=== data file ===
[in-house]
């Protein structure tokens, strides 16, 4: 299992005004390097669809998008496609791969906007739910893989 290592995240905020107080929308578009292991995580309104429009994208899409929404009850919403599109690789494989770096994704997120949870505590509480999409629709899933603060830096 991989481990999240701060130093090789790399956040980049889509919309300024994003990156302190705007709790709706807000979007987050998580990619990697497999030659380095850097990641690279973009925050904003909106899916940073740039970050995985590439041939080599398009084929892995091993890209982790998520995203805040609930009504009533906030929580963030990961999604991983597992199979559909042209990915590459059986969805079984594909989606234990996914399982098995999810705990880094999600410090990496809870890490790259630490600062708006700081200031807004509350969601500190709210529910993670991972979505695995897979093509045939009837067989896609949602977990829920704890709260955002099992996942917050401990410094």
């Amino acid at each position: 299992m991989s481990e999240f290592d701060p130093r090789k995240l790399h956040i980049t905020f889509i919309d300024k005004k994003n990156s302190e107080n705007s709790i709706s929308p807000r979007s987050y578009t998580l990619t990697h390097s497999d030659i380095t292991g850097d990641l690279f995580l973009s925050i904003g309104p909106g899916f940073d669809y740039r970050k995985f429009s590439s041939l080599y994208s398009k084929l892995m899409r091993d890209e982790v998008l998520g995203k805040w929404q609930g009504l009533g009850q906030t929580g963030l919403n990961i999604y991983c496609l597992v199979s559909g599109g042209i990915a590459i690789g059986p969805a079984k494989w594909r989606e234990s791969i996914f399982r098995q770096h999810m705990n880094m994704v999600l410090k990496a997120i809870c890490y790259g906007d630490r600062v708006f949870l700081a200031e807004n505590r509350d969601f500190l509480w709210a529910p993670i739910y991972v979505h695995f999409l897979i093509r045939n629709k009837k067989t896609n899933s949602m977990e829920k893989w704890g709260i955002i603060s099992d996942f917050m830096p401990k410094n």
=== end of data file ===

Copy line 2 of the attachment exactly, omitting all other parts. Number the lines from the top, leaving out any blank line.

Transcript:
């Protein structure tokens, strides 16, 4: 299992005004390097669809998008496609791969906007739910893989 290592995240905020107080929308578009292991995580309104429009994208899409929404009850919403599109690789494989770096994704997120949870505590509480999409629709899933603060830096 991989481990999240701060130093090789790399956040980049889509919309300024994003990156302190705007709790709706807000979007987050998580990619990697497999030659380095850097990641690279973009925050904003909106899916940073740039970050995985590439041939080599398009084929892995091993890209982790998520995203805040609930009504009533906030929580963030990961999604991983597992199979559909042209990915590459059986969805079984594909989606234990996914399982098995999810705990880094999600410090990496809870890490790259630490600062708006700081200031807004509350969601500190709210529910993670991972979505695995897979093509045939009837067989896609949602977990829920704890709260955002099992996942917050401990410094």